I thought I might revert back to a bit of physics and discuss a recent paper that aims to try and test the Iris hypothesis. The Iris hypothesis originates with Lindzen &Chou (2001) and proposes that as we warmed, there would be a reduction in cloud cover in the tropics, which would allow for more infrared radiation to escape to space and would – consequently – act as a strong negative feedback.The recent paper that tests this is Missing iris effect as a possible cause of muted hydrological change and high climate sensitivity in models by Thorsten Mauritsen & Bjorn Stevens. There are, I think, two motivations for this recent paper. One is that recent observations suggest that climate models might be over-estimating climate sensitivity and (which I had not realised) under-estimating changes to the hydrological cycle. There is also one model-data mismatch that may be consistent with an Iris effect. The figure on the right shows the short- (horizontal axis) and long-wavelength (vertical axis) sensitivity in the tropics. Climate models produce the same kind of short-wavelength sensitivity to that observed, but tend to underestimate the long-wavelength sensitivity. This suggests that the increase in outgoing long-wavelength flux with temperature is greater than climate models suggest, and is at least consistent with an Iris-like effect.
Since the Iris effect is essentially a reduction in cloud cover, and an increase in the size of the infrared window, in the tropics, this was implemented in the models by simply introducing a term, , that allowed them to adjust the rate, , at which cloud water was converted to rain. Essentially
where is the default rate, is the surface temperature, and is a typical temperature in the tropics.
The basic result is shown in the figure below. The grey dots in the left-hand panel show the equilibrium climate sensitivities (ECS) for a range of different climate models. The red dot is for the ECHAM6 model, which has an ECS of 2.8K. The yellow, light-green, and dark-green symbols show the impact of the Iris effect for and , but considering the long-wavelength effect only. This brings the ECS down into the range suggested by Lindzen & Chou (2001). The blue symbols, however, show the ECS when the short-wavelength and other feebacks are also included. The net effect is relatively small, with the ECS reduced from 2.8K, to between 2.2 and 2.5K, depending on the value of . The right hand-panel illustrates why. The long-wavelength effect is quite large, changing the feedback from around +0.5Wm-2K-1, to between -0.4 to -0.8Wm-2K-1. However, there are also changes to the water vapour feedback, lapse rate feedback, and short-wavelength cloud feedback that results in a relatively small net change in overall feedback.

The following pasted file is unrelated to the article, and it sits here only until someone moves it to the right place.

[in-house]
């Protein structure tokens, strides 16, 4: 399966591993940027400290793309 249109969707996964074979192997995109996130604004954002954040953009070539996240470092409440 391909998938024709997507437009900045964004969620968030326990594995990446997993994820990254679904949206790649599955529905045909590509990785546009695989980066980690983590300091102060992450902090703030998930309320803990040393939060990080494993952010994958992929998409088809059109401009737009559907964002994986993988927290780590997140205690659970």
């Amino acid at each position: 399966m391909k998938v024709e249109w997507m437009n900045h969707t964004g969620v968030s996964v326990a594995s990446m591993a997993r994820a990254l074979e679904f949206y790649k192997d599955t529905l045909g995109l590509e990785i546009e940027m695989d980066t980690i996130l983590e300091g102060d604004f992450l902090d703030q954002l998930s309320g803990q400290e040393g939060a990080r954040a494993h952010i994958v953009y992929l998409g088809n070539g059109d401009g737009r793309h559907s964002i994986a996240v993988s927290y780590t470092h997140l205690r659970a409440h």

So, this seems like an interesting paper that is really just testing what would be the consequences of there being an Iris effect, without actually demonstrating that it does exist. There are, however, some interesting hints. The results suggest that the Iris effect would reduce the ECS to bring the models more in line with what recent observations suggest. The change is, however, not big enough to bring it down to the kind of values suggested by Lindzen & Chou and, for the model considered here (ECHAM6), the change is from 2.8K to 2.2K at most. The Iris effect would also increase the hydological sensitivity which, again would make models more consistent with observation. Additionally, models currently underestimate the long-wavelength sensitivity in the tropics which is, again, consistent with a possible Iris effect.
Ultimately what this seems to be showing is that if observations do suggest that models are over-estimating climate sensitivity and under-estimating hydrological sensitivity, this could due to an Iris effect that is not being properly represented in the models. It’s almost certainly too early to know if models really are missing something like an Iris effect and consequently over-estimating climate sensitivity, but it’s an interesting paper that certainly presents some intriguing hints.